Mix It Up: Marketing Methods That Work

You absolutely KNOW the world needs what you’re selling and consumers will jump at it once they realise two things:

  • Its awesomeness
  • Its differentiating characteristic(s)

What you’re after for your business, product or service is called in marketing jargon the unique selling proposition or USP. It answers the “why” consumers always ask when presented with, “you need this.” The USP exhibits the niche filled, and that is the essential element to marketing that works.

Effective USPs are often communicated to the public through ads and slogans.

Volkswagen used the slogan “Think Small” to announce the Beetle. The phrase promoted the USP that the Beetle was cute, easy on gas and the perfect car for parking in tight spots in the city.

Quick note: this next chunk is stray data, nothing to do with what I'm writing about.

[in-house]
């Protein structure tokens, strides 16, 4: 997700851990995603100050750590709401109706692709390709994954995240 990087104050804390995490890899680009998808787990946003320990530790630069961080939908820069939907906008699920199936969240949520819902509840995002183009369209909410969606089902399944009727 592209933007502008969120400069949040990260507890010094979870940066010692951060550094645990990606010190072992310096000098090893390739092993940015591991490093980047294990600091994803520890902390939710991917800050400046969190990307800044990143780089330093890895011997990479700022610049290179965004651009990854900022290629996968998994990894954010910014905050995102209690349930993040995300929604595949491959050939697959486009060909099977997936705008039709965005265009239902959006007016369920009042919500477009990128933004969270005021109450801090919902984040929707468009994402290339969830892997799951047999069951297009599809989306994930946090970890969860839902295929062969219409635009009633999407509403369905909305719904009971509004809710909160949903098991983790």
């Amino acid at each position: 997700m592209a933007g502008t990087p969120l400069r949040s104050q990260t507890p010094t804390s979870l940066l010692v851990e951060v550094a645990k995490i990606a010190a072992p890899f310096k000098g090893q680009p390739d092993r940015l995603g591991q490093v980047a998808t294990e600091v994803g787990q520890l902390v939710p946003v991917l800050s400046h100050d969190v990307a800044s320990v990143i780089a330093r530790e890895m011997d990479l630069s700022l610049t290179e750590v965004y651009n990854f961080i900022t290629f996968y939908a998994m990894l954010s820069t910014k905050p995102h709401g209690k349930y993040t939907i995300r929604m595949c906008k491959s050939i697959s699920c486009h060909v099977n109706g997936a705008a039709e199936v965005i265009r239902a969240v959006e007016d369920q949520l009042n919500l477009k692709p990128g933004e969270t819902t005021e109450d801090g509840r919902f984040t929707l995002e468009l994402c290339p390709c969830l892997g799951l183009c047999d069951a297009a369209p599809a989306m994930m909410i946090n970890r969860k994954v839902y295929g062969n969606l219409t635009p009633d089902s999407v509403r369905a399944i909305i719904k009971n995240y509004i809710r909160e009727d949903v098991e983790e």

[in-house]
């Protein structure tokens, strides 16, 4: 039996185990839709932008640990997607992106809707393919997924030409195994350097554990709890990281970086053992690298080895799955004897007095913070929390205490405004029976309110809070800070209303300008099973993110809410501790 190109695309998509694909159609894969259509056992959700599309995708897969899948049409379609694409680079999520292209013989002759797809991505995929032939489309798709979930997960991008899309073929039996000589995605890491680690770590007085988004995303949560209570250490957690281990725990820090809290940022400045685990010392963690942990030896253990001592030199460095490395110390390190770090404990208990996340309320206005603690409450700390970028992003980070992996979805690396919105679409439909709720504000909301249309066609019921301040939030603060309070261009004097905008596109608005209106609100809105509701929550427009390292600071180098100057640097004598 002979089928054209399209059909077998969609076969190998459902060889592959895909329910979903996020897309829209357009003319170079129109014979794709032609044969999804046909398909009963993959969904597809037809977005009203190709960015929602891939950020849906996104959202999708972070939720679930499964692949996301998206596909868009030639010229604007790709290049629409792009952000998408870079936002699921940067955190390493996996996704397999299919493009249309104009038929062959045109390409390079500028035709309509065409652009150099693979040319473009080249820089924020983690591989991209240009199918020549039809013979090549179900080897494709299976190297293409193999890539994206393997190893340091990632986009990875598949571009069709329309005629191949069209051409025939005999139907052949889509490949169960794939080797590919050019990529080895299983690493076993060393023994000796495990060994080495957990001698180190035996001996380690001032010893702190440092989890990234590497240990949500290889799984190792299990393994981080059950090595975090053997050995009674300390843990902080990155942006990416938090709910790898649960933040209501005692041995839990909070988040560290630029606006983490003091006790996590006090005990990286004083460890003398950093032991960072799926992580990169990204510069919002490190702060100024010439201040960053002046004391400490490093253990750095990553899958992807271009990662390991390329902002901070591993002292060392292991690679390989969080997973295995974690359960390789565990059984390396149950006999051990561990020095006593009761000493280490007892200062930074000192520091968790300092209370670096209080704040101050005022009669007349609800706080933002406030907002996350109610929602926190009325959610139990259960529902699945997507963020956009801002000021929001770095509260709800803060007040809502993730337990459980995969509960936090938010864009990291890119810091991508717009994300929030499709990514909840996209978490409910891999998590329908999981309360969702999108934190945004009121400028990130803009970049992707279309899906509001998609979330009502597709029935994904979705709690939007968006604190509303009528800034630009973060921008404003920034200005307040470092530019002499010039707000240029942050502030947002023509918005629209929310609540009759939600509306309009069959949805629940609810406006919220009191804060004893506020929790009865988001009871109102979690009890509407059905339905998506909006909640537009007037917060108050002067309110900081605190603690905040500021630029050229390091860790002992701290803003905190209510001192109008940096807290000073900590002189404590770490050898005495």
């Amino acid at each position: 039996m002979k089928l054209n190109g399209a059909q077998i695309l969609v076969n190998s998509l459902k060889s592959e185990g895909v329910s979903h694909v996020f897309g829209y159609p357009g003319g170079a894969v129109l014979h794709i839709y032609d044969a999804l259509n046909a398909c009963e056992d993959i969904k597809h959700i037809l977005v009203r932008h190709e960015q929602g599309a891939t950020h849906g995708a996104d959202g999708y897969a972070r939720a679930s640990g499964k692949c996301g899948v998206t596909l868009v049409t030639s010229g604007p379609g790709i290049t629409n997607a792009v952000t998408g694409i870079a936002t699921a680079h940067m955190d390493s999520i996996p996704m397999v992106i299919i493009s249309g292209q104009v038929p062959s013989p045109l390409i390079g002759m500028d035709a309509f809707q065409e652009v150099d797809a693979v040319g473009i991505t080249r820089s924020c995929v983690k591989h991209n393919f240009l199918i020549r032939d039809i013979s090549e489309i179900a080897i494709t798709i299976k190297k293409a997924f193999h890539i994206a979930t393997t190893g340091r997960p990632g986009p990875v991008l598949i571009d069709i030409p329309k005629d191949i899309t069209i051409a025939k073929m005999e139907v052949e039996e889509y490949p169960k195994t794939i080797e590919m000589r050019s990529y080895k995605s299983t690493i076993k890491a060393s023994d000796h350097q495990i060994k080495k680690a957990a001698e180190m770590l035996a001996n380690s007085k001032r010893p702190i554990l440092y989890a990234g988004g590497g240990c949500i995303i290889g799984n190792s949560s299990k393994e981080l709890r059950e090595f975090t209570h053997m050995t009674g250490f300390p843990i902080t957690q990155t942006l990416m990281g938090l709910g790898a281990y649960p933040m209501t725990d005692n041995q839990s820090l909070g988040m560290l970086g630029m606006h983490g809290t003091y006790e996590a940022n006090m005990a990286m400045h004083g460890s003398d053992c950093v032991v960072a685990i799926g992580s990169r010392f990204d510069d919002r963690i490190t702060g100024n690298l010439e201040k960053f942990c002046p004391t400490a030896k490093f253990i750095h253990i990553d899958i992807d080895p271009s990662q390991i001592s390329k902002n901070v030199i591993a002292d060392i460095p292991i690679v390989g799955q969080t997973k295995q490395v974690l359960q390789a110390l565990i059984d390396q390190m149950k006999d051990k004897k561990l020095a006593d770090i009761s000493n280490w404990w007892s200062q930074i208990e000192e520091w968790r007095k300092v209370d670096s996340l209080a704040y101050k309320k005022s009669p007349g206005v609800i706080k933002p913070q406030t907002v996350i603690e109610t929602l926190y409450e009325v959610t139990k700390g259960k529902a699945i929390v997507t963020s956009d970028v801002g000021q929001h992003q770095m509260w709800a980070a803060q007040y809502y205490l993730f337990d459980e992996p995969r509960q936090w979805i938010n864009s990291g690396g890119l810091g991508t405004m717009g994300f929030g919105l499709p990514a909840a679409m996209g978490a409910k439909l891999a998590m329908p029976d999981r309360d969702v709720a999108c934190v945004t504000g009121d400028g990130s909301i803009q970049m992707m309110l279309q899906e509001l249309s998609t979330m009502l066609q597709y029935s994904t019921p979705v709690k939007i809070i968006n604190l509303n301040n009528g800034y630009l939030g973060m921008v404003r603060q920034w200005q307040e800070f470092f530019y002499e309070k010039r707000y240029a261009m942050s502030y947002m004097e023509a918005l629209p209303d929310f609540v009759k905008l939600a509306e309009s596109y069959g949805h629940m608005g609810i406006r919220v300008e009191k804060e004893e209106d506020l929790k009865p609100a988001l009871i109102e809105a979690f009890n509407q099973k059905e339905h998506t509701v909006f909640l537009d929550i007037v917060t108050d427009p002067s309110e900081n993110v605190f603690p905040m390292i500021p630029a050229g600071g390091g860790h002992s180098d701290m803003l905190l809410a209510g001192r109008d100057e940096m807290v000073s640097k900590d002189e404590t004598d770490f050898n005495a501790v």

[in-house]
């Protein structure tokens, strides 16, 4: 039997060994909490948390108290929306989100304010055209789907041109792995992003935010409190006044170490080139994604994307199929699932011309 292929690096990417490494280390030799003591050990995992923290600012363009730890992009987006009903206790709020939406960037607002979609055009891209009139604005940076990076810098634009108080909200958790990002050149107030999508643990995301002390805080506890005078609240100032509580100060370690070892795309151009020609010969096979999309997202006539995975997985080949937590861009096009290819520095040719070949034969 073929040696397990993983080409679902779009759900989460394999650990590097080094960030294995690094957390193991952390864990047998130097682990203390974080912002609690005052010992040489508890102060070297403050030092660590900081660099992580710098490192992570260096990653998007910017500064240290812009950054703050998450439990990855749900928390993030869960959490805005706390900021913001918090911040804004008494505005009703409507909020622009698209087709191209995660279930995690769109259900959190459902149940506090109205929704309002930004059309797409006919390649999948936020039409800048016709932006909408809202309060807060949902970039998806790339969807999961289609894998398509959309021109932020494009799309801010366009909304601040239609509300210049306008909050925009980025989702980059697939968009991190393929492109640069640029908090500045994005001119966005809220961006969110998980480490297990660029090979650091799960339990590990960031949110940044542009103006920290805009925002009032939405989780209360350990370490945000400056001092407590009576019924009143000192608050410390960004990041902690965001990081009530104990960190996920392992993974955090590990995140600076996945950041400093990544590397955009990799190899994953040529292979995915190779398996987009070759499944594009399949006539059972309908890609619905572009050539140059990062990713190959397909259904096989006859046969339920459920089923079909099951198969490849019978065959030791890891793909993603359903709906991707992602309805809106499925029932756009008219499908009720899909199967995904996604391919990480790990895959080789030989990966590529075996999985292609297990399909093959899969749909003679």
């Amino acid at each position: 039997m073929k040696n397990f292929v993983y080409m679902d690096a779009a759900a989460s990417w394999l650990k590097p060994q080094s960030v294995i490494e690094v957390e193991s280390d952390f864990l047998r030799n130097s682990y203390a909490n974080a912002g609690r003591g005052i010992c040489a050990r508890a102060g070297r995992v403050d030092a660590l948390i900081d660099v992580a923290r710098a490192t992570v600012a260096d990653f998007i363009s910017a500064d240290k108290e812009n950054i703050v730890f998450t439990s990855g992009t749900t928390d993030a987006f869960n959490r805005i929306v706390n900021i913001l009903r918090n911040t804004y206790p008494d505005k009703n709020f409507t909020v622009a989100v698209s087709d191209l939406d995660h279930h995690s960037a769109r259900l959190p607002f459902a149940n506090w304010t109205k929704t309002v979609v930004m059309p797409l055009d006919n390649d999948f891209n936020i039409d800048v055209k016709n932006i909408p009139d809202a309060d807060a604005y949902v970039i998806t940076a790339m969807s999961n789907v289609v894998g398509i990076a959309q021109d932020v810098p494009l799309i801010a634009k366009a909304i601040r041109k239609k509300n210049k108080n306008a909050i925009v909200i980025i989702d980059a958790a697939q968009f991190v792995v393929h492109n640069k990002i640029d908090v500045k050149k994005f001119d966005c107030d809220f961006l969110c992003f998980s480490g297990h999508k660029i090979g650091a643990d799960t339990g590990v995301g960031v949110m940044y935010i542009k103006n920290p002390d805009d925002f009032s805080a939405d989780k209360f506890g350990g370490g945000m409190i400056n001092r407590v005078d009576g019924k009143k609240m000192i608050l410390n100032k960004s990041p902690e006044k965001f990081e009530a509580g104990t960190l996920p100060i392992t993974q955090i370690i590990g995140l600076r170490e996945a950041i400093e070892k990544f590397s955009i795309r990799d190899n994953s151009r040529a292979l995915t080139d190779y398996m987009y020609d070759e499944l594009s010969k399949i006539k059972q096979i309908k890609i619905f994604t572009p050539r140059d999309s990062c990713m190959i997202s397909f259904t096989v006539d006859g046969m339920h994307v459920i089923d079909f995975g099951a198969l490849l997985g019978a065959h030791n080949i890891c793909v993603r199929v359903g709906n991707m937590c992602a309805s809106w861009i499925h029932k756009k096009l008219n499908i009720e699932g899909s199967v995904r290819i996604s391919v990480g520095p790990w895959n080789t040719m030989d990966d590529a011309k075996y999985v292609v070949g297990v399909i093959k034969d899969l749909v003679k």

Burger King (Hungry Jack’s) once had a slogan, “Have it your way,” and an associated jingle that went, “Hold the pickles, hold the lettuce, special orders don’t upset us. All we ask is that you let us serve it your way.” The USP was that Burger King assembled every hamburger after it was ordered, so customising sandwiches was its forte and wouldn’t lead to a longer wait.

Recently, Uber changed its tagline from “Everyone’s private driver” to “Get there.”  The original was a fantastic USP; the new motto is simply a slogan.

Answering the Question with a Winning Marketing Mix